Content Security Policy

What is Content Security Policy?

One of the best protections you have against XSS attacks is to implement a Content Security Policy (CSP) on the site. This requires you to specify and authorize each source of content that is included in your site’s HTML, including images, stylesheets, JavaScript files, and so on. The browser will reject content from sources that are not explicitly approved. This authorization is defined within the response’s Content-Security-Policy header and offers various configuration options.

This sounds complex, and on some sites, can definitely be challenging. For many simple sites, though, where all content is served by the same domain (e.g.,, it is very simple to integrate.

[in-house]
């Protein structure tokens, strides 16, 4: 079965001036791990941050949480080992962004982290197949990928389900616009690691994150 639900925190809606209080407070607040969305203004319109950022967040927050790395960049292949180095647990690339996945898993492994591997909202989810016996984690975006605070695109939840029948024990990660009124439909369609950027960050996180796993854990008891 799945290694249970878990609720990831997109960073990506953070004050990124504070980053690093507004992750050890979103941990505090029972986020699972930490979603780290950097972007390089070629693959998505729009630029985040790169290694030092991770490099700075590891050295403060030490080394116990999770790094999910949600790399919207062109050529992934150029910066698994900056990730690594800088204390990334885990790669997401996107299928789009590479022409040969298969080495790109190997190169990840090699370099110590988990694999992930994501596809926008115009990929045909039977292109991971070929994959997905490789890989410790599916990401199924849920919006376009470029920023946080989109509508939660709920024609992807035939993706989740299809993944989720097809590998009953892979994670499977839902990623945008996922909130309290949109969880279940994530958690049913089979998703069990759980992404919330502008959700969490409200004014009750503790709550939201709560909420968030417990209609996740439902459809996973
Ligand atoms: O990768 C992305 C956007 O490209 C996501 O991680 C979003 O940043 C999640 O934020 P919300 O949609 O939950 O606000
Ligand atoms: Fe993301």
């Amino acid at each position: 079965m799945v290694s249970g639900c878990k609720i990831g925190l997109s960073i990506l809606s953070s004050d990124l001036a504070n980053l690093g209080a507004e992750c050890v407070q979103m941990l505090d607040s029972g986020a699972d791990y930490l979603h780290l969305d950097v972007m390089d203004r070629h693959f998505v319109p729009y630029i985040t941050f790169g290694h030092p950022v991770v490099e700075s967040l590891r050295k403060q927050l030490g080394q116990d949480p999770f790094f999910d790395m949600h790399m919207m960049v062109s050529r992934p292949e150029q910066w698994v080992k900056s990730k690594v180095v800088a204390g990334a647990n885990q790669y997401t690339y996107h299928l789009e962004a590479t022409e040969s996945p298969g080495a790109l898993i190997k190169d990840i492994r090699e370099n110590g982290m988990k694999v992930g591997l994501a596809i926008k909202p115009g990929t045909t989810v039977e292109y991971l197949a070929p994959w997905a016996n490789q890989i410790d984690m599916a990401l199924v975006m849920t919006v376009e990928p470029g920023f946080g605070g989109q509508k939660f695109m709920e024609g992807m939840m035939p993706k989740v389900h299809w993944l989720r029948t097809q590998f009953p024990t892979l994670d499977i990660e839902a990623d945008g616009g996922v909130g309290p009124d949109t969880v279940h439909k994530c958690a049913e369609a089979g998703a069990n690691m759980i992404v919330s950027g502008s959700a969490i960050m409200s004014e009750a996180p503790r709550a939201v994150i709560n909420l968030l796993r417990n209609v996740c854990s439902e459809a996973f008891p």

As this is a complex subject, this user guide will not go over all of the details. For more information, you should visit the following sites:

Turning CSP On


The Debug Toolbar may use Kint, which outputs inline scripts. Therefore, when CSP is turned on, CSP nonce is automatically output for the Debug Toolbar. However, if you are not using CSP nonce, this will change the CSP header to something you do not intend, and it will behave differently than in production; if you want to verify CSP behavior, turn off the Debug Toolbar.

By default, support for this is off. To enable support in your application, edit the CSPEnabled value in app/Config/App.php:


namespace Config;

use CodeIgniter\Config\BaseConfig;

class App extends BaseConfig
    // ...

    public bool $CSPEnabled = true;

When enabled, the response object will contain an instance of CodeIgniter\HTTP\ContentSecurityPolicy. The values set in app/Config/ContentSecurityPolicy.php are applied to that instance, and if no changes are needed during runtime, then the correctly formatted header is sent and you’re all done.